Posted by Mr. Q at 6:00 AM Friday, April 1, 2011
Trademark parodies. What you need to keep in mind is that you're dealing with trademark parodies, not copyright parodies so the copyright concept of "fair use" isn't really relevant (and we're not going to address trademark fair use which is an entirely different animal.) Here's a previous post on the subject and here's a good explanation of the trademark parody rules. Keep in mind that to create a true trademark parody, you must convey contradictory messages: you want people to think of the MLB, but you also want people to see your use as a parody that's not connected with the MLB (Chilling Effects elaborates on that distinction here -- scroll down for the explanation).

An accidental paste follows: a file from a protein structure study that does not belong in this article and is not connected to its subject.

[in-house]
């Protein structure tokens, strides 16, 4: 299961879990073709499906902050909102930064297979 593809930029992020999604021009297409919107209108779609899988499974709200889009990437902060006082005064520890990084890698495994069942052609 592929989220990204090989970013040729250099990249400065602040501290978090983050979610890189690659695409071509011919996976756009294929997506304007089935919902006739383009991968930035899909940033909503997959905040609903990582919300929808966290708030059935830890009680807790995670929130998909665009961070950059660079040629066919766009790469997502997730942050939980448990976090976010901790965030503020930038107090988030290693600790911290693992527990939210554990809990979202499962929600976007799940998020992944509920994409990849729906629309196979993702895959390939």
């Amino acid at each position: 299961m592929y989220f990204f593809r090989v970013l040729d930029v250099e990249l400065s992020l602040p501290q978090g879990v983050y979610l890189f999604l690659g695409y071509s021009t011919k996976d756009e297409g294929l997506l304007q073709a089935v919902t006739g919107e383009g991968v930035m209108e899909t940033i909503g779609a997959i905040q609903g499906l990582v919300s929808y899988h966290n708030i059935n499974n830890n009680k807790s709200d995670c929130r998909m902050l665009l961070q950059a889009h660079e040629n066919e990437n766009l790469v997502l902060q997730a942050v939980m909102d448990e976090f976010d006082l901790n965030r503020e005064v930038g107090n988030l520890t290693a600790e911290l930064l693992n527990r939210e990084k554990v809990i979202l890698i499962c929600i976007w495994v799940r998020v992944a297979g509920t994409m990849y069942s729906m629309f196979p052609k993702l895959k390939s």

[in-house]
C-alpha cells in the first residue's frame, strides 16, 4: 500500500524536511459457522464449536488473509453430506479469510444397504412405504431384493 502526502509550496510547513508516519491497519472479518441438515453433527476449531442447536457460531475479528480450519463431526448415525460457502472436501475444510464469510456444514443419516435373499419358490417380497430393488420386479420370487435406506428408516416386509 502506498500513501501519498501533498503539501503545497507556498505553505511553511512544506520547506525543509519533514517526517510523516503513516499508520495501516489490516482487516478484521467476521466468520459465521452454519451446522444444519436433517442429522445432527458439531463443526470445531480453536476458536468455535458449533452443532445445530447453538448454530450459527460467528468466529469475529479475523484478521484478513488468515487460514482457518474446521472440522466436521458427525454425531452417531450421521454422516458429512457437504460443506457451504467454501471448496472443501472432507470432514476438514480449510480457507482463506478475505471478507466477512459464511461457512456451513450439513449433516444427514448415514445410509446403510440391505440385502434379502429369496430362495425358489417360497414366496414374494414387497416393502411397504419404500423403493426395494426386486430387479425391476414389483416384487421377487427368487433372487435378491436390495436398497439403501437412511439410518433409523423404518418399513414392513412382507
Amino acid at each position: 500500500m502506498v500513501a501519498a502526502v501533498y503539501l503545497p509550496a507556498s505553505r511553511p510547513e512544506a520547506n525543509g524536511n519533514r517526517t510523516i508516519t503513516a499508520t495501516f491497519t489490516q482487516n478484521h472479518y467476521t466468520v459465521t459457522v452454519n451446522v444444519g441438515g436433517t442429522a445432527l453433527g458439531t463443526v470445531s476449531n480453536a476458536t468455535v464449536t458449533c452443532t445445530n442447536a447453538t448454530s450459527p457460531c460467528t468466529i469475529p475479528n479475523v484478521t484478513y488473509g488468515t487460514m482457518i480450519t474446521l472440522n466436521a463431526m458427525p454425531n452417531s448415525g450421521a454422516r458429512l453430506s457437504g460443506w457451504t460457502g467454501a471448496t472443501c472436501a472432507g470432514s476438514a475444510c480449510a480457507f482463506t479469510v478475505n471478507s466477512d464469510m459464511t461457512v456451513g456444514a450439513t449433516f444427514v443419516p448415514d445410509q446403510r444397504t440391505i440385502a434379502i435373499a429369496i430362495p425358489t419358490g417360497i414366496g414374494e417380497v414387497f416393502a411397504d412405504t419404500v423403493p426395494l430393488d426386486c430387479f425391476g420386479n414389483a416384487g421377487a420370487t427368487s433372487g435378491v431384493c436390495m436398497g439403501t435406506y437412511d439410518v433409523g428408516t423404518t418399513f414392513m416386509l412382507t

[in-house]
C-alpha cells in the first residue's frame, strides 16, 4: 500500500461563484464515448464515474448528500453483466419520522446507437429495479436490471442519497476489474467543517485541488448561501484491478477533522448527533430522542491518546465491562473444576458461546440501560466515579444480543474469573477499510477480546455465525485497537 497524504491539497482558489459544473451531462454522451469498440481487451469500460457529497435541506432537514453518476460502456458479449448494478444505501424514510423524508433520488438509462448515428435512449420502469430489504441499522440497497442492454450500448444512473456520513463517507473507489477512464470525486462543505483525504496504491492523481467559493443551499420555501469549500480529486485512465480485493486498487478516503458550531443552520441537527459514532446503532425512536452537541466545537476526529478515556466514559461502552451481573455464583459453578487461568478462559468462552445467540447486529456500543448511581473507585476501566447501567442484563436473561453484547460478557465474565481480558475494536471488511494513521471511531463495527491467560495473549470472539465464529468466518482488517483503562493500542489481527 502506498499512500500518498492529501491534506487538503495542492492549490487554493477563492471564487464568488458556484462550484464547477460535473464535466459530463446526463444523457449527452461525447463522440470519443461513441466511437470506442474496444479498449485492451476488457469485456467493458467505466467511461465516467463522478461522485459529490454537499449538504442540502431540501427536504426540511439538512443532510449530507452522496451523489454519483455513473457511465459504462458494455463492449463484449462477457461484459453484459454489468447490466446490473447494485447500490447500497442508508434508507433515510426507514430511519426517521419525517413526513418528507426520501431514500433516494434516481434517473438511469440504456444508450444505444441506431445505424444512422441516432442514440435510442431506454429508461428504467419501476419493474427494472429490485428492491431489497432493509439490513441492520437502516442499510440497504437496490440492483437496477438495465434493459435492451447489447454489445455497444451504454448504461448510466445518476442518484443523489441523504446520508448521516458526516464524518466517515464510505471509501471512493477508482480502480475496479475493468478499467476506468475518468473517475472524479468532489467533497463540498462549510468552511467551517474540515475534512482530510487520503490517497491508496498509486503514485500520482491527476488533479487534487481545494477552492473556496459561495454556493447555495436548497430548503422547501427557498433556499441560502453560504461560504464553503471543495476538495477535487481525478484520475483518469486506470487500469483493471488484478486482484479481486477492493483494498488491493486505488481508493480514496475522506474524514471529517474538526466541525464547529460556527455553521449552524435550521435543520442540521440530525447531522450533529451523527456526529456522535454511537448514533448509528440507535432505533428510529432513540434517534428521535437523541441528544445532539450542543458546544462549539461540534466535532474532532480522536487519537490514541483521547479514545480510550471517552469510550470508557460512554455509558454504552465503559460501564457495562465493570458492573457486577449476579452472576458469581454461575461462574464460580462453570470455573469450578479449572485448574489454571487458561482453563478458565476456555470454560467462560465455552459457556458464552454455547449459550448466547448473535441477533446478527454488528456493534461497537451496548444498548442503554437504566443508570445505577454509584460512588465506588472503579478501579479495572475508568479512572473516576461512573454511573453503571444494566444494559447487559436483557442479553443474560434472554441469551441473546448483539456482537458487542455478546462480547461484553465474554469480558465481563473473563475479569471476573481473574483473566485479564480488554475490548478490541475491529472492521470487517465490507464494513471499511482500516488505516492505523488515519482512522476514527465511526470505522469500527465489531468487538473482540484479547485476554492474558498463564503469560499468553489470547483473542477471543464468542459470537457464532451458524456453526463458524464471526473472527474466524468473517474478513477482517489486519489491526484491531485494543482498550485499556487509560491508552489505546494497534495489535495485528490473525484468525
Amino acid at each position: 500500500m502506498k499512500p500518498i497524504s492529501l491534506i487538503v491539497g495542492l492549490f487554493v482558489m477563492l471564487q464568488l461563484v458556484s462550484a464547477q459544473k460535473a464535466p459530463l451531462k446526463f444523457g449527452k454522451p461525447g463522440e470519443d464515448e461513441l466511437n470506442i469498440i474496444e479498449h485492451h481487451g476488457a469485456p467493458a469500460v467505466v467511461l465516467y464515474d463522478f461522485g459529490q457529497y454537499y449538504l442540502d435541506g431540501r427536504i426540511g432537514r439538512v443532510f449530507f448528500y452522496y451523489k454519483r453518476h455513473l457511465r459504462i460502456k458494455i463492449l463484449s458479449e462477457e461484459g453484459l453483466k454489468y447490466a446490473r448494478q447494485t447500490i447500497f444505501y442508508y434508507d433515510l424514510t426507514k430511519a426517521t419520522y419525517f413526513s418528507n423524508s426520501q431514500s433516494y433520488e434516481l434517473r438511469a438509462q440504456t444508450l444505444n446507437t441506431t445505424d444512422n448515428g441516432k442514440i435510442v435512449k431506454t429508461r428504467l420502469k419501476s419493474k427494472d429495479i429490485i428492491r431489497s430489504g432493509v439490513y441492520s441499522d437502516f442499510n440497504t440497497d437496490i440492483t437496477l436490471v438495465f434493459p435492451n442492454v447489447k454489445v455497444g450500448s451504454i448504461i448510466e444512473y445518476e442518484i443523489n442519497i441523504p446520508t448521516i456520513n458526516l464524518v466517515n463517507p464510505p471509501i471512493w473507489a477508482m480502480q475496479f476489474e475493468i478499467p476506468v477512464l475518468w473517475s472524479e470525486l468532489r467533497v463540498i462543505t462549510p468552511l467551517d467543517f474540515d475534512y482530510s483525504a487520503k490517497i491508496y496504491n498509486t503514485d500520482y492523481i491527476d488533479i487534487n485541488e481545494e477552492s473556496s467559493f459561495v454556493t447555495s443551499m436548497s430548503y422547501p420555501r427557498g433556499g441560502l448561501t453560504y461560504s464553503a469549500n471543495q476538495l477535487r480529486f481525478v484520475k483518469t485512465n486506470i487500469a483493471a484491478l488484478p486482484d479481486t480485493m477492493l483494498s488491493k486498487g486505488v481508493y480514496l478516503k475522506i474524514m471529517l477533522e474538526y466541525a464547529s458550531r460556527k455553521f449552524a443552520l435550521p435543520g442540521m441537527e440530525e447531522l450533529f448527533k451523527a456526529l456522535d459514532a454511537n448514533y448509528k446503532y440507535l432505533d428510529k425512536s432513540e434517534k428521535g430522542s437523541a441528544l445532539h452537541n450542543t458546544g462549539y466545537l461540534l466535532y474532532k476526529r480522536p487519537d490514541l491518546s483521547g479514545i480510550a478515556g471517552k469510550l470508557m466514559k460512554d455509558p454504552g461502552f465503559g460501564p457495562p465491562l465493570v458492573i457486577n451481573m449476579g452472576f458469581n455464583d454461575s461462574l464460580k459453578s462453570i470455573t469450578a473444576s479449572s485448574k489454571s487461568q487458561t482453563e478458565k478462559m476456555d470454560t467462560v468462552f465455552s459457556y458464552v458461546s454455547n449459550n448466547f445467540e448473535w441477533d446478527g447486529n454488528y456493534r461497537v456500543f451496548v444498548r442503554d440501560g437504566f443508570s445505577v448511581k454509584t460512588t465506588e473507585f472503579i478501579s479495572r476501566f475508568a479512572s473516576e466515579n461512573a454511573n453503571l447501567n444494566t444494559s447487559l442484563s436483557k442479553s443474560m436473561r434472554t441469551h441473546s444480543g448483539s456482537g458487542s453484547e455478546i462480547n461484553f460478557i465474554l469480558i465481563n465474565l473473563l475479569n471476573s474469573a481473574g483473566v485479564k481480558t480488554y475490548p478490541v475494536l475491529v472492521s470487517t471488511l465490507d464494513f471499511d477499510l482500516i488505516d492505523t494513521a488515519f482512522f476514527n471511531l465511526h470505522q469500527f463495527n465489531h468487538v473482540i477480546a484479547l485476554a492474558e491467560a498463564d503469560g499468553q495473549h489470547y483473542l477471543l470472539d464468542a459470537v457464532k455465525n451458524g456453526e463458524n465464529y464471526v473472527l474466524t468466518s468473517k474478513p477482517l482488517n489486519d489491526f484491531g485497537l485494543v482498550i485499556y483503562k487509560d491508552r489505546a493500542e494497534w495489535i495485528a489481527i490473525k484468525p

Why will you get sued? Famous companies typically sue over parodies under a trademark theory known as dilution. When you dilute, people think less of the mark because you've tarnished its famous reputation. Even if a company believes you have a good free speech defense, the company may proceed with the lawsuit because it has more money to spend on the lawsuit and is more likely to force you into a settlement. If we were to analogize to the world of zombies, the MLB lawyers will want to devour your grey matter.